For many women, “that” time of the month isn’t great. But for women suffering from endometriosis it is often more than unbearable. According to WomensHealth.gov, roughly 11 percent, or 6.5 million women, in the United States alone suffer from this often-debilitating condition.
Endometriosis is an extremely painful and debilitating condition where the endometrial tissue that normally builds up as a part of the hormonal cycle grows outside of the womb.
There is little in the way of treatment beyond controlling symptoms. This is too often done with hormonal birth control, over the counter and prescription anti-inflammatory drugs and pain relievers, even opiates in some cases. However, research suggests that cannabis may not just provide relief, but a possible treatment for the condition itself.
What is Endometriosis and Can Cannabis Help?
Endometriosis causes the growth of endometrial tissue on the outside of the womb When this tissue grows outside of the womb it is unable to shed and leads to intense, crippling pain. Instead, it continues to grow, almost like a web, around reproductive organs. In extreme cases, the organs can become fused together, a condition called “frozen pelvis.”
Other symptoms of endometriosis aside from severe menstrual cramping include chronic lower-back, abdominal, and pelvic pain, painful intercourse, painful urination and/or bowel movements, IBS like symptoms and even infertility. Those suffering from endometriosis also have an increased rate of developing ovarian cancer.
Considering the symptoms, cannabis as an alternative treatment might seem to many like a logical option when current treatments are only focused on relieving symptoms. After all, cannabis is already used to treat many chronic pain disorders as well as digestive issues like IBS. Early research suggests that cannabis is an effective treatment for endometriosis.
Mouse Studies Suggest THC Could Treat Endometriosis
Studies have found medical marijuana may be more beneficial than just treating symptoms of endometriosis. Beyond the symptoms, a study titled “Disease-modifying effects of natural delta 9-tetrahydrocannabinol 1 in endometriosis-associated pain” was published in the journal eLife and suggested that cannabis may reduce the severity of endometrial tissue growth. The study was conducted on mice which were subjected to surgical implantation of endometrial tissues in their abdomen. In the control group, fragments of abdominal fat were implanted instead. Mice with the endometrial tissue implants developed similar symptoms as women suffering from endometriosis. This included hypersensitivity (pain) in the abdomen and mild anxiety like behavior.
The mice received a daily dose of 2 milligrams of THC per kilogram of body weight for a total of 28 days. This dosage was found to alleviate hypersensitivity and pain and even restored some cognitive functions like memory. Interestingly, the THC also appeared to block endometrial tissue growth outside of the endometrium.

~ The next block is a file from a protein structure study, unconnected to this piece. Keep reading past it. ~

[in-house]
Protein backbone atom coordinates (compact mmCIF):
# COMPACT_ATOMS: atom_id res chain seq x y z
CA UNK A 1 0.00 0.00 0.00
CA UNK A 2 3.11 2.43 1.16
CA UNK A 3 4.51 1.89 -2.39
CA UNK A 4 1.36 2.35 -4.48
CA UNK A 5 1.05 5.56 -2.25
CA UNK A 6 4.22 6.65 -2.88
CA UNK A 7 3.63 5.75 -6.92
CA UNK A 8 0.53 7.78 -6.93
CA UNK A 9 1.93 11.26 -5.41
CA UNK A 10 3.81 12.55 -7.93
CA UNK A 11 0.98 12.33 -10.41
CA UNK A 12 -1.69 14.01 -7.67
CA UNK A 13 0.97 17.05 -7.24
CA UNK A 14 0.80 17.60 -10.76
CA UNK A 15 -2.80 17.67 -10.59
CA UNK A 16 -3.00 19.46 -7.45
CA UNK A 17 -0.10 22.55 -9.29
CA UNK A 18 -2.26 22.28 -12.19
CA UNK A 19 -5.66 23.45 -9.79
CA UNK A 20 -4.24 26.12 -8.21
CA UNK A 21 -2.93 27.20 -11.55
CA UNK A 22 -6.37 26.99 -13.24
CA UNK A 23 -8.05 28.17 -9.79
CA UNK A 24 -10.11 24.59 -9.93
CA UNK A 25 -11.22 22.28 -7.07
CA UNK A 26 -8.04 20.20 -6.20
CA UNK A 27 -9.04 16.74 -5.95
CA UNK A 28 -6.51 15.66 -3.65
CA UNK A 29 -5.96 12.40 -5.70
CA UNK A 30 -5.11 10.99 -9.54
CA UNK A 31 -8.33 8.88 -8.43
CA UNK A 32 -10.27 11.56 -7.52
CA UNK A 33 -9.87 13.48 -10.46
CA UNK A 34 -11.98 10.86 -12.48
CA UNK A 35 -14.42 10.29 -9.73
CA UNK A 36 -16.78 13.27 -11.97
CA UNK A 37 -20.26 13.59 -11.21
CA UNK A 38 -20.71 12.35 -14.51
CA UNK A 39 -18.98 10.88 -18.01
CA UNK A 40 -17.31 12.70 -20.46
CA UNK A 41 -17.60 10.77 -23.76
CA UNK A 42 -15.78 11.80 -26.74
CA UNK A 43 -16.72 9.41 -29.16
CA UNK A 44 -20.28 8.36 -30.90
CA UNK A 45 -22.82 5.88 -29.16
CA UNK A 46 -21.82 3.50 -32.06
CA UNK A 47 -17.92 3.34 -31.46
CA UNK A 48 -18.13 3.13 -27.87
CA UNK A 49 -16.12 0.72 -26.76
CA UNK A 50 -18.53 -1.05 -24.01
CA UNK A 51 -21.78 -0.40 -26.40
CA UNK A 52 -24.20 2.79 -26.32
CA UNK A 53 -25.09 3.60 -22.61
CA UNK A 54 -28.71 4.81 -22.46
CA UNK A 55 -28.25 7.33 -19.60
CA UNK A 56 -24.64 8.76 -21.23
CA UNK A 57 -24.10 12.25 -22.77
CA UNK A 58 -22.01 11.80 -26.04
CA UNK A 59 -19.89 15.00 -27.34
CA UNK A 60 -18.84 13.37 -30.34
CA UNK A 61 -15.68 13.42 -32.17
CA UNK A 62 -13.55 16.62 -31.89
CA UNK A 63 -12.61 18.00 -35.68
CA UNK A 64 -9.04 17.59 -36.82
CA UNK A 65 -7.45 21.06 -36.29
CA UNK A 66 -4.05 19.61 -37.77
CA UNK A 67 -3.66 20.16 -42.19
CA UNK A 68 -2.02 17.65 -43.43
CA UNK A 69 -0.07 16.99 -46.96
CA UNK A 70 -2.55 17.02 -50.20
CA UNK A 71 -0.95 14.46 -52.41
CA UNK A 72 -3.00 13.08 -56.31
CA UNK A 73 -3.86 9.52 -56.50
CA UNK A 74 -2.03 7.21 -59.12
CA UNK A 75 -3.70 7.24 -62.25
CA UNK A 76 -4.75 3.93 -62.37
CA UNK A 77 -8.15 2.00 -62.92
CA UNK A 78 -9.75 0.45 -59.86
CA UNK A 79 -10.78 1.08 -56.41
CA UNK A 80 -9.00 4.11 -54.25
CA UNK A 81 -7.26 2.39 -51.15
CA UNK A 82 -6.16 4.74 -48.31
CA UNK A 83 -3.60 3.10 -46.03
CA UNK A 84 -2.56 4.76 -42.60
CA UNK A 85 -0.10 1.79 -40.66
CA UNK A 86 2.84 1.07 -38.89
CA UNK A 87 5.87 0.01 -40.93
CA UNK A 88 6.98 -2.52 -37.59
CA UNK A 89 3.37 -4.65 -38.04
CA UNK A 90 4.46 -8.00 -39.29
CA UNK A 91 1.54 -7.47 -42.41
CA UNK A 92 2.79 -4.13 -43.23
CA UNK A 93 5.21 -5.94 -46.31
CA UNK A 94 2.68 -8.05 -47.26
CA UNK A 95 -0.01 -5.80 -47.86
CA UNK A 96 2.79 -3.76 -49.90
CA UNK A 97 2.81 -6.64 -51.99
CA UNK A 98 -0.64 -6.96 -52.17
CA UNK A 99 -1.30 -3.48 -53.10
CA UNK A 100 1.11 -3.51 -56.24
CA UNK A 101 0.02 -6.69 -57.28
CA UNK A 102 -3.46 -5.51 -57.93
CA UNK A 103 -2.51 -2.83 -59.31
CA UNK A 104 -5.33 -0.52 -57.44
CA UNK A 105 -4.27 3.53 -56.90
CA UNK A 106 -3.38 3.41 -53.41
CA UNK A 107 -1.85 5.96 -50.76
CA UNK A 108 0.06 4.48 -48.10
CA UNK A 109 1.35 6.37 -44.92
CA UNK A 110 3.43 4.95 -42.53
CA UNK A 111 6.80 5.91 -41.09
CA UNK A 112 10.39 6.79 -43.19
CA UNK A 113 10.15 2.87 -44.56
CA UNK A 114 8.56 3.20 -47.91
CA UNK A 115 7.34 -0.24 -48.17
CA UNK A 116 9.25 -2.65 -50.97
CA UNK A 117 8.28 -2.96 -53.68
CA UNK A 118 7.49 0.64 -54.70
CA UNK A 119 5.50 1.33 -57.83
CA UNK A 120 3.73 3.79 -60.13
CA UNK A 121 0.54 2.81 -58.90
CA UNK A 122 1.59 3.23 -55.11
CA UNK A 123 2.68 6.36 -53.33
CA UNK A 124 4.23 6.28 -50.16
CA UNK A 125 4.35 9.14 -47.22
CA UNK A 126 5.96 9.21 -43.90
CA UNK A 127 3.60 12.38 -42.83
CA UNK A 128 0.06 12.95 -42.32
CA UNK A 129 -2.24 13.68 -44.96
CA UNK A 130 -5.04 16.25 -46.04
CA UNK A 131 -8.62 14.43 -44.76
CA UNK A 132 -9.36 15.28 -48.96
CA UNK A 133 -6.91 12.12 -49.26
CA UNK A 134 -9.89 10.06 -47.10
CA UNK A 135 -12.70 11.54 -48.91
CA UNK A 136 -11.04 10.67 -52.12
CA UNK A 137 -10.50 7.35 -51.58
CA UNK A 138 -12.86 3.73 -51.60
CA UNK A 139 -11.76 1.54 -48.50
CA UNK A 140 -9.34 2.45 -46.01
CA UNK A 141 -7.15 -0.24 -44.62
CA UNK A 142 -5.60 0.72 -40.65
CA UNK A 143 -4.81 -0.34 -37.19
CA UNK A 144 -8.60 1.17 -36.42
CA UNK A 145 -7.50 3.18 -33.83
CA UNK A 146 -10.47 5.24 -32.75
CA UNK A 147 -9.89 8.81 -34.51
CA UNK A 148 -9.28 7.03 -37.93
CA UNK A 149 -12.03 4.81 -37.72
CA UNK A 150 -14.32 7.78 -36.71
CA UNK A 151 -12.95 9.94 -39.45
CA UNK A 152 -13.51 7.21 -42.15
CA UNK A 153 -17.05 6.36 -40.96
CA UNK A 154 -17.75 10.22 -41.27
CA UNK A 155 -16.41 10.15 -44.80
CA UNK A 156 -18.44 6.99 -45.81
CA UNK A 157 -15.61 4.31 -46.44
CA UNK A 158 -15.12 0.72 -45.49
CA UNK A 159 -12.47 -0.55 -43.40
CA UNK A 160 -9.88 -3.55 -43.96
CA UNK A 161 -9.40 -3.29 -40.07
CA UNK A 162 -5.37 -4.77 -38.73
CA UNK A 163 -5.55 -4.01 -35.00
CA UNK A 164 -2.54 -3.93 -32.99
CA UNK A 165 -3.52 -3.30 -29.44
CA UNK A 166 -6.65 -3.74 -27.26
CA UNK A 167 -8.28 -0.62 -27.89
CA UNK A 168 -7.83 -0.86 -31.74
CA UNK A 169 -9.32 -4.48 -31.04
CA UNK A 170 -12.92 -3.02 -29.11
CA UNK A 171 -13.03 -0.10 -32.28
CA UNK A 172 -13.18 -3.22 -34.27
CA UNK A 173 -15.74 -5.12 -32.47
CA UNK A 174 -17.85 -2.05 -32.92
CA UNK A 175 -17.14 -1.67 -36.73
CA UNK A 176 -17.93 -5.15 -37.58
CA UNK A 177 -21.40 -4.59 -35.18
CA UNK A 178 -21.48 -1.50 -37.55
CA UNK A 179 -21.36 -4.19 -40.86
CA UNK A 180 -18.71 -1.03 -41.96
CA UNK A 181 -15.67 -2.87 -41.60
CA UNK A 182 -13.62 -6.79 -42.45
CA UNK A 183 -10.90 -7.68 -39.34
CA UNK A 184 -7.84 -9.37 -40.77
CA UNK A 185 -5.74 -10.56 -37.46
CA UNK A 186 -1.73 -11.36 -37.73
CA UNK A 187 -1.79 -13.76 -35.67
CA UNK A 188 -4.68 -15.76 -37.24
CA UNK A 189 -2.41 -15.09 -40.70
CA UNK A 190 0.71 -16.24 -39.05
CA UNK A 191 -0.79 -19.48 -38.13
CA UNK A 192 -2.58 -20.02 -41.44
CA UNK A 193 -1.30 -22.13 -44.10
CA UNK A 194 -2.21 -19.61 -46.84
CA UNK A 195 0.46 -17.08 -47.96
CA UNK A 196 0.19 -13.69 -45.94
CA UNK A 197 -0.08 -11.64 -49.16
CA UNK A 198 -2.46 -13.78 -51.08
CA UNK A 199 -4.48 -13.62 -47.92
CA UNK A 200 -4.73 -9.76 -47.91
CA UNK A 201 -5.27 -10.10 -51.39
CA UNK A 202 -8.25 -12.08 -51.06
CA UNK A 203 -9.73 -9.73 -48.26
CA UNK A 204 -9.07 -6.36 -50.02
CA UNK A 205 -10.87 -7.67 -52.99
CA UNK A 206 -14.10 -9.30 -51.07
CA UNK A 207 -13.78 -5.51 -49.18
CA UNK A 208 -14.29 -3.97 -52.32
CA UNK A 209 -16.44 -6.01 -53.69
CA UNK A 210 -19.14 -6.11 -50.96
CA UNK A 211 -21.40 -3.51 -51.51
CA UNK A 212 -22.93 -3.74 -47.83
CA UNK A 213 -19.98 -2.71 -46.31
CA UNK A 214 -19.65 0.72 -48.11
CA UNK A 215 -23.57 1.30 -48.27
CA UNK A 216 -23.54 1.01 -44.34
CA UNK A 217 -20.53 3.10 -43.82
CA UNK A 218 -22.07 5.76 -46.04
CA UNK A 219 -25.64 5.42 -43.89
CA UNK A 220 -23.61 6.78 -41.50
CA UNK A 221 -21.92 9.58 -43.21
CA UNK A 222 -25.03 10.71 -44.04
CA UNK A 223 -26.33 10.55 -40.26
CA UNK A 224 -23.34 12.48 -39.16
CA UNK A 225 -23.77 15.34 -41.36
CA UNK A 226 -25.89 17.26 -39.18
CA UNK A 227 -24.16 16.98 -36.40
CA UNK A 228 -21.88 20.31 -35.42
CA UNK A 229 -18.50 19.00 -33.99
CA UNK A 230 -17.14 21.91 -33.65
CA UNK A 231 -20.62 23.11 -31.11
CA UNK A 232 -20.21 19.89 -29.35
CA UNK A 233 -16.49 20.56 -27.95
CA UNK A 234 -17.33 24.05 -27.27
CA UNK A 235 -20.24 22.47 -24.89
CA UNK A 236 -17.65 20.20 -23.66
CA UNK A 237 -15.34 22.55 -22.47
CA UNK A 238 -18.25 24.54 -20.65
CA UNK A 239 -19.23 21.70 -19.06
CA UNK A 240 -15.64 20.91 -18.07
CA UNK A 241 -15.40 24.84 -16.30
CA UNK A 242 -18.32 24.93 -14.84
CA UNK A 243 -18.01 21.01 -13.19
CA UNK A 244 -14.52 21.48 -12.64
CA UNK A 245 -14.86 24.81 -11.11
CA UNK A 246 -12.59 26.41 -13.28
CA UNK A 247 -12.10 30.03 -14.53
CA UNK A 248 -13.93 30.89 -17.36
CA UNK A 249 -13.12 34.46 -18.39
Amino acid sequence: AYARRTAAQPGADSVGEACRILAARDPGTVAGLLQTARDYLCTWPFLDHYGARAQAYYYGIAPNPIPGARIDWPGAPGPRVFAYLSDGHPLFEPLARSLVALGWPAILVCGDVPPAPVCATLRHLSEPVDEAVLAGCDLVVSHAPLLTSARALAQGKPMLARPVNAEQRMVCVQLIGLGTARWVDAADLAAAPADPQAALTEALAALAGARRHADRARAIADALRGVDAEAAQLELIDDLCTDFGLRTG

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How CBD Affects Endometriosis
Similar to the findings with the mice study using THC, another study published in the British Pharmacological Society Journals found that while THC may be more effective against pain relief, CBD may stop endometriotic cells from migrating.
CBD effectively blocks the activation of the GPR18 receptor, which can stop endometrial cells from migrating. There is also potential evidence that as beneficial as THC may be, it also may activate that receptor. This suggests that using THC and CBD in tandem may be the best course of action in treating endometriosis with cannabis.
Along with potential stopping the spread of dangerous tissues, CBD may also be able to desensitize the pain receptor TRPV1. To top it off the fact that cannabidiol brings down inflammation is also a benefit.
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Your Endocannabinoid System and Endometriosis
The truth is, like many other conditions, we are only just starting to understand what may really be causing endometriosis. It turns out that a Clinical Endocannabinoid Deficiency could be the root cause of this condition as well as many others.
Researchers have found evidence to suggest that women with endometriosis have fewer CB1 receptors in their endometrial tissue. Low levels of CB1 receptors could be a major cause of symptoms of endometriosis as well as the likelihood of the condition to spread.
There is still a lot of research to be done when it comes to fully understanding the link between the endocannabinoid system, but these studies show promise that we are headed in the right direction for a real treatment rather than symptom management.
Getting Your Medical Marijuana Card for Endometriosis
If you or a loved one are suffering from endometriosis you may want to know if medical cannabis is the right option for you. Depending on where you live, this may be an option for you. Leafwell is here to help make the process easier and less intimidating. We walk you through your state’s process from meeting your doctor to getting your certification and eventual renewal. Chronic pain, such as that experienced by women suffering from endometriosis, is a common qualifying condition so you may be eligible for a card in your state.